Sarah's Story

“You don’t have to be a slave to your suffering.”


A Life-Changing Mission Trip

Sarah Derocha had made many Christian medical missions trips to remote areas of Bolivia. The nurse practitioner felt at home thousands of miles from her native Illinois. But in 2014, at just 26 years of age and traveling with other missionaries to Salar de Uyuni, the largest salt flat in the world, her life changed forever.

Extreme weather conditions, coupled with the altitude, made for treacherous driving. Late one afternoon, while riding on a bus with 44 colleagues, they were struck head-on by an SUV. The bus lost control, flipping on its side, pinning Derocha’s left hand underneath the full weight of the vehicle. She’d been scalped in the accident and was bleeding from her head. Her radial artery, which supplies blood to the forearm, had been severed. The scene was chaotic and person after person tried and failed to help her. An hour passed, her adrenaline the only thing keeping the pain from devouring her.

Sarah was certain she would die there in Bolivia. 

The thinner air exacerbated Derocha’s deteriorating condition. It was difficult to breathe. The indigenous people she traveled with tried to keep her comfortable, tried to figure out how to free her and make contact with someone in the nearest town, two hours away. Though in a terrifying situation, her faith kept her awake and determined to survive. Derocha prayed, “If this is my time, you have to give me strength to get out.” “It was hopeless,” she added.

Her training as a trauma nurse saved her life. She had a little medical bag with her and was able to grab Tylenol to chew on. From her position on the ground, and in respiratory distress, she called out as loudly as she could. She asked people to give her their belts or scarves to make a series of tourniquets, all of which quickly bloomed red with blood. Finally, a young girl came to her with a spoon, trying to dig a hole underneath her hand to free it. Sarah took the spoon and managed to dig herself out and crawl up through the upside-down emergency exit. 

Finally, through a series of phone calls to the United States Embassy in Bolivia, communication in multiple languages and more than a few strokes of luck, a rickety ambulance came and took her on the excruciating two-hour journey to the nearest hospital. She recalls the facility being shockingly primitive. Arriving there did not boost her hopes of survival. “I was trying to tell them I needed antibiotics or I was going to die. I told them I had to have oxygen, and requested fluids.” As the medical staff did their best to understand her and give her what she needed, her colleagues were frantically trying to get her on a flight out to the nearest major city, La Paz, for more extensive care. Luckily, the little hospital had a CT scanner, and her scan showed no evidence of brain injury, which would have precluded her from a transfer.  

Through the missionaries’ connections with the Bolivian Air Force, she was flown to a hospital in La Paz, arriving 10 hours after the initial collision. “Once my hand was free, the pain came. And it never went away, and no one gave me pain medication until I was settled in the hospital.” Derocha spent five nights there, receiving basic care before she could get evacuated to the US.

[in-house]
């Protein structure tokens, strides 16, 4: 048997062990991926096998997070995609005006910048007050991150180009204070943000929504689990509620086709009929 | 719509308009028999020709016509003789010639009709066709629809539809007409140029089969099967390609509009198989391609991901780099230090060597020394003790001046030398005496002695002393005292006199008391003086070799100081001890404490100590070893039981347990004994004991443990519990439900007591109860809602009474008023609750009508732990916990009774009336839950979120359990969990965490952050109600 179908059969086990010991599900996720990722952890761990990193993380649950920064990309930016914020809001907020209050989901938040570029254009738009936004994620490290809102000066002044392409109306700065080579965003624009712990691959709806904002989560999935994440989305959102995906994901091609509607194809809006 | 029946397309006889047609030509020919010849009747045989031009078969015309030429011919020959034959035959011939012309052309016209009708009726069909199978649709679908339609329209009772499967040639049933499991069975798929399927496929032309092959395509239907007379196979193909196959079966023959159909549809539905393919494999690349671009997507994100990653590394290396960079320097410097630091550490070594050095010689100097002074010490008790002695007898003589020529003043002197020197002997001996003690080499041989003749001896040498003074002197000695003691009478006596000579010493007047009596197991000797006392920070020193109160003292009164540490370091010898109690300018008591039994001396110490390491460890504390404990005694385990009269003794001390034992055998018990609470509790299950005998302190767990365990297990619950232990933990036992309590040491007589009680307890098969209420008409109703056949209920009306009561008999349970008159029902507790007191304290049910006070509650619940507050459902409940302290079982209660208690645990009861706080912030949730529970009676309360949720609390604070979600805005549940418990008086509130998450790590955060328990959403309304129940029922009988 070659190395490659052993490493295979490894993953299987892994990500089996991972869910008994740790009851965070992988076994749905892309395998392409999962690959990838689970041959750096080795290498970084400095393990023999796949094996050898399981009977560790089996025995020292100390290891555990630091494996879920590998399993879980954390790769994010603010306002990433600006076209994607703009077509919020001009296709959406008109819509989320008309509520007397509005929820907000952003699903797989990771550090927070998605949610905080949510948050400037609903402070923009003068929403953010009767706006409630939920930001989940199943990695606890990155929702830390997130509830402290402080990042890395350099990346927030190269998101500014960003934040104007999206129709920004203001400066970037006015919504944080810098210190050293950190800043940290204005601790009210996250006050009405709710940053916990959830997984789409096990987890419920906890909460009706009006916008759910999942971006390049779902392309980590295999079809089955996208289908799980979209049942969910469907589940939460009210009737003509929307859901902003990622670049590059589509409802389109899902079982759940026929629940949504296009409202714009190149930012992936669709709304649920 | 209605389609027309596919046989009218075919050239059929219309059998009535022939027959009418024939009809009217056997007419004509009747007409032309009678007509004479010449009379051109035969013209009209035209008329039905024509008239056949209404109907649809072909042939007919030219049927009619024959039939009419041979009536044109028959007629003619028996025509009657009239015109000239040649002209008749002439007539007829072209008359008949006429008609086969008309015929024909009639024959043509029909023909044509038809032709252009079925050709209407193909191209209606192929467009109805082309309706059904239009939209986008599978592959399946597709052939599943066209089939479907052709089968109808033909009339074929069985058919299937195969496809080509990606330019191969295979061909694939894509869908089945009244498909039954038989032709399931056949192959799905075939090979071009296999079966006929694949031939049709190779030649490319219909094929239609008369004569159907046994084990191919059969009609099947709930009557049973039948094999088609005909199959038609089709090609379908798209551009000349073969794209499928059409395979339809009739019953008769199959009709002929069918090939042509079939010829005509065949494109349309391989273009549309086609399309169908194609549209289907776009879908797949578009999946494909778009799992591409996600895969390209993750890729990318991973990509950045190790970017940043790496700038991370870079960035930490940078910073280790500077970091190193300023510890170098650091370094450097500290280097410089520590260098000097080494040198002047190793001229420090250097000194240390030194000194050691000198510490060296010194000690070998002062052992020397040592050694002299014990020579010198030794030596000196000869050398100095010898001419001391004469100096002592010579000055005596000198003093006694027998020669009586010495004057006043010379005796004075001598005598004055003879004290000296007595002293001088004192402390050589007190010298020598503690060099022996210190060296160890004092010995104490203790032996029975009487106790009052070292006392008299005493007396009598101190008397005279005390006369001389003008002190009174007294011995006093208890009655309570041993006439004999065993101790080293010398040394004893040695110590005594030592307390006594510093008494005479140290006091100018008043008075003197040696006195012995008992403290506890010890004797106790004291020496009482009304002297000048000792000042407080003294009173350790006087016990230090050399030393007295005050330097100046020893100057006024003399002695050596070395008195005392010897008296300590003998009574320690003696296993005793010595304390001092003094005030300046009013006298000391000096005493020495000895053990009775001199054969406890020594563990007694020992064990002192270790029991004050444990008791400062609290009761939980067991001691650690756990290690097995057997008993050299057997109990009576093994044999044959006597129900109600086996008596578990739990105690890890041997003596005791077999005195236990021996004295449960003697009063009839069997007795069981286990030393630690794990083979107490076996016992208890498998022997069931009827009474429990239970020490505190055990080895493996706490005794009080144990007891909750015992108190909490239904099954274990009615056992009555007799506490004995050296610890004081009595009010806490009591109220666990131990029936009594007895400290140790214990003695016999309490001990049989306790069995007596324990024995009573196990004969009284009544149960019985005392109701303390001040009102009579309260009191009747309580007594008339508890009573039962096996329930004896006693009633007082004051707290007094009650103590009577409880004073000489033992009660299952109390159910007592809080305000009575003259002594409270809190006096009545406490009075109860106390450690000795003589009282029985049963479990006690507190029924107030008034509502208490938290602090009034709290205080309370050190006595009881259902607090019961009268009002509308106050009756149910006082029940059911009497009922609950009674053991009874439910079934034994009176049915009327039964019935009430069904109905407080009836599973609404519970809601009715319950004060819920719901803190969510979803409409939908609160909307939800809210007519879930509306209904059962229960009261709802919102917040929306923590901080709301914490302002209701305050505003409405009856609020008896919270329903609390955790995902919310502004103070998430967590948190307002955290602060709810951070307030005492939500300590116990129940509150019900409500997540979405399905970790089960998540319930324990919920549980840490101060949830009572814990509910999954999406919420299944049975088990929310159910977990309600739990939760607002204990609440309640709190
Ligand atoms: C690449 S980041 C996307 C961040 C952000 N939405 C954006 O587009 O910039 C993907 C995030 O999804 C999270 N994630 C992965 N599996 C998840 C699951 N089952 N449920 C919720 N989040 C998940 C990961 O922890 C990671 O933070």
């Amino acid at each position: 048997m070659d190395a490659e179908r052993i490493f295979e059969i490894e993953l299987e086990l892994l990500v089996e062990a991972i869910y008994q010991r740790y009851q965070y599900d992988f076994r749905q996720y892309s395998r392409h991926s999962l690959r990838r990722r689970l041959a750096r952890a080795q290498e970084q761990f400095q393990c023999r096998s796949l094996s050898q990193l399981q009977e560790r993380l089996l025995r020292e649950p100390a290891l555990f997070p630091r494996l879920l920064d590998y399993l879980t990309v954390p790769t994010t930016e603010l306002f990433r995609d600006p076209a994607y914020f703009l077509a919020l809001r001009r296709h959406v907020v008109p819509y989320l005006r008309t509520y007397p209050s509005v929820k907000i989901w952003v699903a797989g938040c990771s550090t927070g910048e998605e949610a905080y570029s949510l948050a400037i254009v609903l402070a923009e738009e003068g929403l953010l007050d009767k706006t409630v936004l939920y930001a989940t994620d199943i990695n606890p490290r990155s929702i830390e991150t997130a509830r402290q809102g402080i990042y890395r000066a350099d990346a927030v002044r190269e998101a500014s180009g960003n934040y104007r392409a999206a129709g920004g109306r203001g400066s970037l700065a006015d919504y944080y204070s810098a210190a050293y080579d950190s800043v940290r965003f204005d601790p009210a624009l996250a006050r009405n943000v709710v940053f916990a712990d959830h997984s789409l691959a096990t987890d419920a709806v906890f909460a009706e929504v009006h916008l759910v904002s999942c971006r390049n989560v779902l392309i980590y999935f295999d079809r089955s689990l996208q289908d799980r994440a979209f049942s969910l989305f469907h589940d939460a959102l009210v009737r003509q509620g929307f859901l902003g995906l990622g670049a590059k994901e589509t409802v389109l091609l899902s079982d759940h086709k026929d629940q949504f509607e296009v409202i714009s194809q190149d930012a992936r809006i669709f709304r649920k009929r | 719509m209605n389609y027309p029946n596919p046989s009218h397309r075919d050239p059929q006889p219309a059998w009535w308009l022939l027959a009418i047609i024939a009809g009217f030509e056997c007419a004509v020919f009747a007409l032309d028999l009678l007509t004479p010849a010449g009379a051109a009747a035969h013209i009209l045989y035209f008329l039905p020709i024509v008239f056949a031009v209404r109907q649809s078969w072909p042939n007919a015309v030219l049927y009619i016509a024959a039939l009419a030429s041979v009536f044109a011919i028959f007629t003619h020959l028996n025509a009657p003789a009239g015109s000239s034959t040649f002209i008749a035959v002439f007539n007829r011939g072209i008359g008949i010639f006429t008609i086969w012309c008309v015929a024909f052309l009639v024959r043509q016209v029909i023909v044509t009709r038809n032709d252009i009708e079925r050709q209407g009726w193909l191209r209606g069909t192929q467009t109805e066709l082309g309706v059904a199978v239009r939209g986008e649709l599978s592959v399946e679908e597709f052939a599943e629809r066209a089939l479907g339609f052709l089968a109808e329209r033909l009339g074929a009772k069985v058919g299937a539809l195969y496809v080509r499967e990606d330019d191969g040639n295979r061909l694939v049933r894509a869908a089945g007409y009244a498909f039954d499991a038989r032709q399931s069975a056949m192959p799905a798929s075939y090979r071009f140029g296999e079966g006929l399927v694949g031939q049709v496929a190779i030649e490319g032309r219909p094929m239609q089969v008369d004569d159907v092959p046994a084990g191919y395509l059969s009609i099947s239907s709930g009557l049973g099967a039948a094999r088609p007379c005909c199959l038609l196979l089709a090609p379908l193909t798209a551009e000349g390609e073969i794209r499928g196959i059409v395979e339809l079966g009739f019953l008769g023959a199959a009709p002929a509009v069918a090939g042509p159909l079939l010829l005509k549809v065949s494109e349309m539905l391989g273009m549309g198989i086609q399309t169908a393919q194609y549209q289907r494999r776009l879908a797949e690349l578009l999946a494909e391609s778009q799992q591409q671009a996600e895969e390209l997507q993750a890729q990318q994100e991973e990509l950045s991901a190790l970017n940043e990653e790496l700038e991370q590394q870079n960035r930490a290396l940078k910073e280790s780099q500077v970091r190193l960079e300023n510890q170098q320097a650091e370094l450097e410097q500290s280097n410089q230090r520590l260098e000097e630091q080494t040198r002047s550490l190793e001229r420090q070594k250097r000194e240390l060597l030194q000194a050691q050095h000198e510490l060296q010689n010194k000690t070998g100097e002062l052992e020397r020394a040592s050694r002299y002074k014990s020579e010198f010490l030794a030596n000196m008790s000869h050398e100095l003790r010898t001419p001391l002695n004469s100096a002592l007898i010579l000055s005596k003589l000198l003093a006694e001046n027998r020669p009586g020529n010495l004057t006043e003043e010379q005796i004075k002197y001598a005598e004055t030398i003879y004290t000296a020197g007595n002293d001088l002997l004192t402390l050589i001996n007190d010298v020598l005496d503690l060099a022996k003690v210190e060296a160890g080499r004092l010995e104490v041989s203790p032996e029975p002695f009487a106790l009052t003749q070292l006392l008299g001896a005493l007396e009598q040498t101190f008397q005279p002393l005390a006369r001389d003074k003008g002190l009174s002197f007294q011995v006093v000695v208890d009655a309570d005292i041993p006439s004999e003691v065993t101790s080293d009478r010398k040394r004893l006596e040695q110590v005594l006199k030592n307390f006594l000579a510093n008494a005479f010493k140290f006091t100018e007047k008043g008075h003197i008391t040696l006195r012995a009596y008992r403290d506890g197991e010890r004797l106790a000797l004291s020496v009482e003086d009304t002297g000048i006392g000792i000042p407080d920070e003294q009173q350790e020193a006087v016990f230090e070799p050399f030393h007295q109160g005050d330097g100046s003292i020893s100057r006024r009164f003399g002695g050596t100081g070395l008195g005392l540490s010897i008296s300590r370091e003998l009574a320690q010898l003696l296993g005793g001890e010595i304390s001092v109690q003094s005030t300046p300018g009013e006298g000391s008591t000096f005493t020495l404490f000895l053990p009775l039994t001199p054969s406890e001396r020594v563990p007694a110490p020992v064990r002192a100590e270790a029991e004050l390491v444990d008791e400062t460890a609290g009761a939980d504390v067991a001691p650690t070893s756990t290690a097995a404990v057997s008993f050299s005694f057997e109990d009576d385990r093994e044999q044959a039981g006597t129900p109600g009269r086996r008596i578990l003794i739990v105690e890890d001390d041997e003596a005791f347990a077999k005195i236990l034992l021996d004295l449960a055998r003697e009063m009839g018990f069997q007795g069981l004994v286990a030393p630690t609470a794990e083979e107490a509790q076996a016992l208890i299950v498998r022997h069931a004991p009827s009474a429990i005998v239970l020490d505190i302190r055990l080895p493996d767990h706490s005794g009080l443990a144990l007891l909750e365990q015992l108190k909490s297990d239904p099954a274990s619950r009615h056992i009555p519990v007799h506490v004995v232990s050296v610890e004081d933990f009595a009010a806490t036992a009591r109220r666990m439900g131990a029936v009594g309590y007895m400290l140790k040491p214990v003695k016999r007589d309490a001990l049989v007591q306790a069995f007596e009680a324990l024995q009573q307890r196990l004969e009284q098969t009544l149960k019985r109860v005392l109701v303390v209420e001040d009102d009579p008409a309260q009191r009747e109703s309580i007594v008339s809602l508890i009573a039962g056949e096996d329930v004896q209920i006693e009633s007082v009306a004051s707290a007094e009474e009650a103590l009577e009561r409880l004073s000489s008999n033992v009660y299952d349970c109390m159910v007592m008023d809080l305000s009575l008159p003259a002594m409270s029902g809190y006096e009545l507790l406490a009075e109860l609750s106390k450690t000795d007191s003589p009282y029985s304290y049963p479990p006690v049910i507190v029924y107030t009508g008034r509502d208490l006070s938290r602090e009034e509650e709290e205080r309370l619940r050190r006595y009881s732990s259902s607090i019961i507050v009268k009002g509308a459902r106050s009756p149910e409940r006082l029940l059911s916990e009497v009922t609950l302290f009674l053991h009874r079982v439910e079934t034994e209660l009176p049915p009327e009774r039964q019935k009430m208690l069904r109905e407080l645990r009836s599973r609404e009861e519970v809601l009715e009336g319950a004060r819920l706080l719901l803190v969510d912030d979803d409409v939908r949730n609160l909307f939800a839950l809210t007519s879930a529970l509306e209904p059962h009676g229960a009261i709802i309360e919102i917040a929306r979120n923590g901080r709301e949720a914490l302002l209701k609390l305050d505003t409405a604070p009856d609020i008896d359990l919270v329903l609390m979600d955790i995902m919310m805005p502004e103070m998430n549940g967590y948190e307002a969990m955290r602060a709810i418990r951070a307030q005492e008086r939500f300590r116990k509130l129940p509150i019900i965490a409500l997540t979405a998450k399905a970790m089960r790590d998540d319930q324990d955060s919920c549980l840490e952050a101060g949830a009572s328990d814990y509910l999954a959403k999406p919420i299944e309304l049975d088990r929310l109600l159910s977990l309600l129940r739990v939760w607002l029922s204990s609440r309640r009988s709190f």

That leg of the journey was equally difficult. She had to take three commercial flights to get home. Her family and two physician friends who were also missionaries welcomed her at Chicago’s O’Hare International Airport. At this point, she knew that time was paramount to staving off infection and any further damage. “I just wanted to get to the University of Chicago Medical Center the fastest way possible, so I told my friends to throw me in the back of their Honda. I knew it would be faster than any ambulance,” she recalls. 

The damage, recovery and TMR surgery

Sarah’s injuries to her hand were severe. She had a crush injury, which severely damages nerves. She lost her hand, and six months after her accident she still had glass in her stump. It took five surgeries to get her functioning again, but she was far from feeling OK. She had also developed three neuromas. 

Hands are sensitive. When the nerves there are severely damaged, they regenerate into themselves, evolving into extremely painful neuromas. 

“I was in constant, severe pain, and taking hard pain medication, antidepressants and tried medical marijuana,” she says, and still was in extreme pain. She didn't want to become dependent on the drugs, and says weaning off of oxycontin was “brutal.”  

While she was doing regular occupational therapy and physical therapy, she crossed paths with a friend of Dr. Gregory Dumanian. Her friend understood how much she was suffering and recommended that she see him at Northwestern. “My family and I went to see Dr. Dumanian who immediately offered me a chance to participate in a double blind study for methods to resolve neuroma pain.” Derocha was thrilled. She had never heard about TMR, as her experience in nursing was on the acute care side, and not in the aftermath of injury. 

Through the study, she received TMR surgery in February 2015. “I was back to work by August 2015. The surgery completely took away the phantom pain and neuroma pain, which had become literally unbearable.”

Derocha says she went from living in darkness to getting her life back. She finished graduate school, married and recently had a baby.

For Sarah Derocha, TMR surgery was absolutely life-enhancing. She has directed many patients to Dr. Dumanian since her procedure, hoping they can receive similar relief as she did.  As more physicians are being trained in the surgery, Derocha hopes people will seek out this solution to nerve pain.

“It immensely improves your quality of life. You don't have to be a slave to your suffering.” 

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